In July 2014, a developer and neocartographer from Scotland created the “Joy Divionesque 3D Map.” This began a four-year onslaught of maps that replicate the style of the iconic Joy Division album cover, “Unknown Pleasures.”
How does it work? Essentially the elevation is taken from an underlying terrain or digital surface map as points, which are then rotated so the elevation aspect is upwards (in the y direction). This is then converted to lines.
In this blog I’ll show you how to make one of these maps yourself using QGIS.
- Add a terrain raster or surface raster to your project. The higher the resolution, the better the troughs and peaks of your line. For this I am using a 25cm DSM of Swindon.
- Next, open the vector tab and go to “Research Tools,” then select “Create Grid.”
- Use the raster layer extent for the size of the grid, and then you want the horizontal spacing to be the same as your raster cell size (for me it is 25cm). Set your vertical spacing to something like 10 – 20m.
- Run the process.
- Go to the geoprocessing toolbox and select the “Translate” process.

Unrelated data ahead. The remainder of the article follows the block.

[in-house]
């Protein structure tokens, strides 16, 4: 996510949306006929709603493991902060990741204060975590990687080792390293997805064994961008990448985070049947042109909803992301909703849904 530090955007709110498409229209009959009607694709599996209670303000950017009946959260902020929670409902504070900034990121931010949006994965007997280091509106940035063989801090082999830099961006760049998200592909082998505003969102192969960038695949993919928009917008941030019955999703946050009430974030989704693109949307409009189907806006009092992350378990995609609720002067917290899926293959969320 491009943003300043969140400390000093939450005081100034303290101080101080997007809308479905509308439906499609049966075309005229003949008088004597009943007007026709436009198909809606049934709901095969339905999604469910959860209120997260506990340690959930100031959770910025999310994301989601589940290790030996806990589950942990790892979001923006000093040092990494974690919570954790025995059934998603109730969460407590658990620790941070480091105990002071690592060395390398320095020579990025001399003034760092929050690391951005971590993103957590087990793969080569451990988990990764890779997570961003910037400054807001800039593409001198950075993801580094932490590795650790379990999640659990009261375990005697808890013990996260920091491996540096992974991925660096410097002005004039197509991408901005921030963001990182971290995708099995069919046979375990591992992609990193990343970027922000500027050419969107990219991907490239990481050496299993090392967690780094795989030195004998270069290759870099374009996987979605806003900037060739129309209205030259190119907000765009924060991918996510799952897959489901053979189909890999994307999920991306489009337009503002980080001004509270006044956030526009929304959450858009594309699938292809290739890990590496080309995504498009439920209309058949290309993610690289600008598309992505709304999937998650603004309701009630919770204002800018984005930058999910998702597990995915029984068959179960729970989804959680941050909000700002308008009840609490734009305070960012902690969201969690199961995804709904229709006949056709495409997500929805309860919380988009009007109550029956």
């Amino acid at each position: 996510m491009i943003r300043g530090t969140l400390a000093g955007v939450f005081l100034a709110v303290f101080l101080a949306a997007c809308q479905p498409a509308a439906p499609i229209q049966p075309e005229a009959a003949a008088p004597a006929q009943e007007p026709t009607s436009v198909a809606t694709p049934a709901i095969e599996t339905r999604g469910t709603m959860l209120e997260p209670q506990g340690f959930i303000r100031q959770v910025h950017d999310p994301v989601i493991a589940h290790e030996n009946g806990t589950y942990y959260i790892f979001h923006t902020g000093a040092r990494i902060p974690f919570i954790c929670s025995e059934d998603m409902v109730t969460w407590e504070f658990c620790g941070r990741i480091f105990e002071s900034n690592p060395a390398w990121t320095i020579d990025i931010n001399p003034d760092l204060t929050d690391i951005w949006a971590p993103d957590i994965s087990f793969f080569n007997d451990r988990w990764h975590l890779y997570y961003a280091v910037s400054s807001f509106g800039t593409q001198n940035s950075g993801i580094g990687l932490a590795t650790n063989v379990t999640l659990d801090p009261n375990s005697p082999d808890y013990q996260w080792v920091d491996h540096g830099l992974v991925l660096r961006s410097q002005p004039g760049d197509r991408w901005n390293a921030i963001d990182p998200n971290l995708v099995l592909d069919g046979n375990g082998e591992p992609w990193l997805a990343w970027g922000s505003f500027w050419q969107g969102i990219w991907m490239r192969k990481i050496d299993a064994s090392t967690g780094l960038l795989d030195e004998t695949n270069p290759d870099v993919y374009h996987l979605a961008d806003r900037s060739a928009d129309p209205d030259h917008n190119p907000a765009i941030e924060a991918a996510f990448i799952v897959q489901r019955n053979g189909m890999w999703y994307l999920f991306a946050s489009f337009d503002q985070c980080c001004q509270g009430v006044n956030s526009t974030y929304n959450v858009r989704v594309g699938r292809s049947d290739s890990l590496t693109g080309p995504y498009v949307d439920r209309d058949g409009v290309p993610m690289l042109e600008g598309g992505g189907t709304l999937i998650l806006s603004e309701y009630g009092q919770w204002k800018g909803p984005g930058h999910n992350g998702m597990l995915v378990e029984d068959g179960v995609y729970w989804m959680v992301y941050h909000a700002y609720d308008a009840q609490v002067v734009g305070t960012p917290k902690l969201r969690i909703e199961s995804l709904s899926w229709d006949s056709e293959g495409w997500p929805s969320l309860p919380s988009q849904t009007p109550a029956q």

- Set the grid as you did the input data, then we apply the “rotation” to the height by selecting the edit option on the y-axis offset field.
7. We then use the following: raster_value(‘RASTER LAYER NAME’,1,$geometry) to apply the rotation. In the example below, my raster is called “Swindon25cm.”
8. Run the process
9. The last step is to convert those points to lines for that authentic look, so in the processing toolbox, look up the “Points to Path” tool.
10. Use the “left” as your order field and “top” as your group fields.
11. You should have an awesome result!
So, mine didn’t really turn out that well. I’ve got to be honest, I chose to use a cityscape, as the London one I did turned out really well; see below:
If you really want to create that authentic Joy Division look, though, you are best using a nice hilly terrain, and hopefully you will get something like the map below. The only thing missing is inverting the colors!
After I wrote this blog, I realized that there is another way of doing the same process. Rather than running the translate tool to take the geometry and rotate it, you can use the “point sampling” tool to take the heights (from the raster) and put them into the points. Then, in the translate tool you only need it to use the “rvalue” field (in the points) with the values you’ve added. I’m not sure it is any faster, but it is an alternative if you struggle with the expression.